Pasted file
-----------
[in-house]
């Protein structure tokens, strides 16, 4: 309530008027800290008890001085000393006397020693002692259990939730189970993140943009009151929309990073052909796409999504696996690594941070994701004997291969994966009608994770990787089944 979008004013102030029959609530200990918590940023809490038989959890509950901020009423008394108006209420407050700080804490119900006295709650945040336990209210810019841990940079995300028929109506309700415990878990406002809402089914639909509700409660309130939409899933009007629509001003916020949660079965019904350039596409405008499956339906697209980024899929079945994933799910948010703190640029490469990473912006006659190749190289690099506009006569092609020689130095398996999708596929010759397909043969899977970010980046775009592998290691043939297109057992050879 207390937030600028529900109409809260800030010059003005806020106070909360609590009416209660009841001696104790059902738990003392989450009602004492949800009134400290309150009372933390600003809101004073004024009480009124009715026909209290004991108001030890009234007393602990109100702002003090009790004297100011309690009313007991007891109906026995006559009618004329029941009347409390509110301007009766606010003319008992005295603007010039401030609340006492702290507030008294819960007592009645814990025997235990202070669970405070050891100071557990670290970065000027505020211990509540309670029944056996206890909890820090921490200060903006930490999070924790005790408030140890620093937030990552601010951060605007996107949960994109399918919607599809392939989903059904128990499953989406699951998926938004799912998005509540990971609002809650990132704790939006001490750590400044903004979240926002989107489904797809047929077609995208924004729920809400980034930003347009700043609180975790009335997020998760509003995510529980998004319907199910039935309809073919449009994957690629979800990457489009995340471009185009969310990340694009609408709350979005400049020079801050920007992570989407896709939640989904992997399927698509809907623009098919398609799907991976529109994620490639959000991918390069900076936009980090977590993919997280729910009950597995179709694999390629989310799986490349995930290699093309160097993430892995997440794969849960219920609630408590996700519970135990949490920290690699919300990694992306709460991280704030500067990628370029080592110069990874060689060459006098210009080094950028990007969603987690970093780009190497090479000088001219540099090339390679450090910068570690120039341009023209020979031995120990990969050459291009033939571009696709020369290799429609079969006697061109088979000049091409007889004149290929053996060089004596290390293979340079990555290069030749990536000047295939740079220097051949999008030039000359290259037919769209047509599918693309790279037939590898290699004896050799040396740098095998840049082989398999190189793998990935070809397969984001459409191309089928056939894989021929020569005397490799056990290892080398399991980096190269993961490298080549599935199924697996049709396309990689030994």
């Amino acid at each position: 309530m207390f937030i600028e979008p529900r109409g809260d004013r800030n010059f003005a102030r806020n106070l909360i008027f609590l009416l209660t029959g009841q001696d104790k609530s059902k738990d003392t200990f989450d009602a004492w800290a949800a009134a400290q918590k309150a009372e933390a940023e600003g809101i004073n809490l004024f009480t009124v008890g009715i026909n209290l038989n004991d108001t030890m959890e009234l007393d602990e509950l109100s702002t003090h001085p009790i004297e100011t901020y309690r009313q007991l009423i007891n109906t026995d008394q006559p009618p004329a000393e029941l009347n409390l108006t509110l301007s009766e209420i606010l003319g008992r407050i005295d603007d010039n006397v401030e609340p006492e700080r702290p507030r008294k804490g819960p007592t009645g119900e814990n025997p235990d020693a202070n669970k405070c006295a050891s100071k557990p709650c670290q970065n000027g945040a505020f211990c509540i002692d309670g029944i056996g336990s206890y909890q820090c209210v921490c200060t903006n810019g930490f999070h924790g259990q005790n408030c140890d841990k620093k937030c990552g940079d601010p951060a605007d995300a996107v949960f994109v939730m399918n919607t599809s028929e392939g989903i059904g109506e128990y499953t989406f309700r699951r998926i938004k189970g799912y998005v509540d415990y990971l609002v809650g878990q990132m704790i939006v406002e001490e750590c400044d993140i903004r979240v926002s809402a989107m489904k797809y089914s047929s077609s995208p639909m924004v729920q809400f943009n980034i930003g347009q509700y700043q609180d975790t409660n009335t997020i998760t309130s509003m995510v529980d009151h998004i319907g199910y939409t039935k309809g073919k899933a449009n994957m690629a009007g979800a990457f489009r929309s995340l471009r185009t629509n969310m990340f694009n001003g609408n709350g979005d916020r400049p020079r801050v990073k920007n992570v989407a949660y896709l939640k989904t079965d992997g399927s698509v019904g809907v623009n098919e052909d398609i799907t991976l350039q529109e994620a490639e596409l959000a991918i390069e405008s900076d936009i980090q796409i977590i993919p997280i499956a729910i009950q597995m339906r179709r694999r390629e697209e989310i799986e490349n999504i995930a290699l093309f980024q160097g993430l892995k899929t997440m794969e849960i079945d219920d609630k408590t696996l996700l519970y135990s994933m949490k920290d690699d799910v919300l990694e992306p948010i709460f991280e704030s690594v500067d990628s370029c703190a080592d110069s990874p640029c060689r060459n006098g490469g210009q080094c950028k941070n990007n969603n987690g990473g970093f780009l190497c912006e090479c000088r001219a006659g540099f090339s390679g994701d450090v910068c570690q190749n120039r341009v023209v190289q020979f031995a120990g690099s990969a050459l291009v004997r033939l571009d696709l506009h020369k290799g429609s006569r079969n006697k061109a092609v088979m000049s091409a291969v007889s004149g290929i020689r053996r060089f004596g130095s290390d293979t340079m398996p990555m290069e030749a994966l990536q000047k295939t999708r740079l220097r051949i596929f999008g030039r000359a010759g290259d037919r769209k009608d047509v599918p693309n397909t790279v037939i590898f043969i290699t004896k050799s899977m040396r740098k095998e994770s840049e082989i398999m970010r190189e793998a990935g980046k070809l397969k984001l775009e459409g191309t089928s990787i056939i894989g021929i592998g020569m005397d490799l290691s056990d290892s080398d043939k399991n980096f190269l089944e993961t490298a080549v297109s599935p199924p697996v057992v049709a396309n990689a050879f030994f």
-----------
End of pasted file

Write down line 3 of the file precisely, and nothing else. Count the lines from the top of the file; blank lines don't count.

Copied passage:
């Amino acid at each position: 309530m207390f937030i600028e979008p529900r109409g809260d004013r800030n010059f003005a102030r806020n106070l909360i008027f609590l009416l209660t029959g009841q001696d104790k609530s059902k738990d003392t200990f989450d009602a004492w800290a949800a009134a400290q918590k309150a009372e933390a940023e600003g809101i004073n809490l004024f009480t009124v008890g009715i026909n209290l038989n004991d108001t030890m959890e009234l007393d602990e509950l109100s702002t003090h001085p009790i004297e100011t901020y309690r009313q007991l009423i007891n109906t026995d008394q006559p009618p004329a000393e029941l009347n409390l108006t509110l301007s009766e209420i606010l003319g008992r407050i005295d603007d010039n006397v401030e609340p006492e700080r702290p507030r008294k804490g819960p007592t009645g119900e814990n025997p235990d020693a202070n669970k405070c006295a050891s100071k557990p709650c670290q970065n000027g945040a505020f211990c509540i002692d309670g029944i056996g336990s206890y909890q820090c209210v921490c200060t903006n810019g930490f999070h924790g259990q005790n408030c140890d841990k620093k937030c990552g940079d601010p951060a605007d995300a996107v949960f994109v939730m399918n919607t599809s028929e392939g989903i059904g109506e128990y499953t989406f309700r699951r998926i938004k189970g799912y998005v509540d415990y990971l609002v809650g878990q990132m704790i939006v406002e001490e750590c400044d993140i903004r979240v926002s809402a989107m489904k797809y089914s047929s077609s995208p639909m924004v729920q809400f943009n980034i930003g347009q509700y700043q609180d975790t409660n009335t997020i998760t309130s509003m995510v529980d009151h998004i319907g199910y939409t039935k309809g073919k899933a449009n994957m690629a009007g979800a990457f489009r929309s995340l471009r185009t629509n969310m990340f694009n001003g609408n709350g979005d916020r400049p020079r801050v990073k920007n992570v989407a949660y896709l939640k989904t079965d992997g399927s698509v019904g809907v623009n098919e052909d398609i799907t991976l350039q529109e994620a490639e596409l959000a991918i390069e405008s900076d936009i980090q796409i977590i993919p997280i499956a729910i009950q597995m339906r179709r694999r390629e697209e989310i799986e490349n999504i995930a290699l093309f980024q160097g993430l892995k899929t997440m794969e849960i079945d219920d609630k408590t696996l996700l519970y135990s994933m949490k920290d690699d799910v919300l990694e992306p948010i709460f991280e704030s690594v500067d990628s370029c703190a080592d110069s990874p640029c060689r060459n006098g490469g210009q080094c950028k941070n990007n969603n987690g990473g970093f780009l190497c912006e090479c000088r001219a006659g540099f090339s390679g994701d450090v910068c570690q190749n120039r341009v023209v190289q020979f031995a120990g690099s990969a050459l291009v004997r033939l571009d696709l506009h020369k290799g429609s006569r079969n006697k061109a092609v088979m000049s091409a291969v007889s004149g290929i020689r053996r060089f004596g130095s290390d293979t340079m398996p990555m290069e030749a994966l990536q000047k295939t999708r740079l220097r051949i596929f999008g030039r000359a010759g290259d037919r769209k009608d047509v599918p693309n397909t790279v037939i590898f043969i290699t004896k050799s899977m040396r740098k095998e994770s840049e082989i398999m970010r190189e793998a990935g980046k070809l397969k984001l775009e459409g191309t089928s990787i056939i894989g021929i592998g020569m005397d490799l290691s056990d290892s080398d043939k399991n980096f190269l089944e993961t490298a080549v297109s599935p199924p697996v057992v049709a396309n990689a050879f030994f």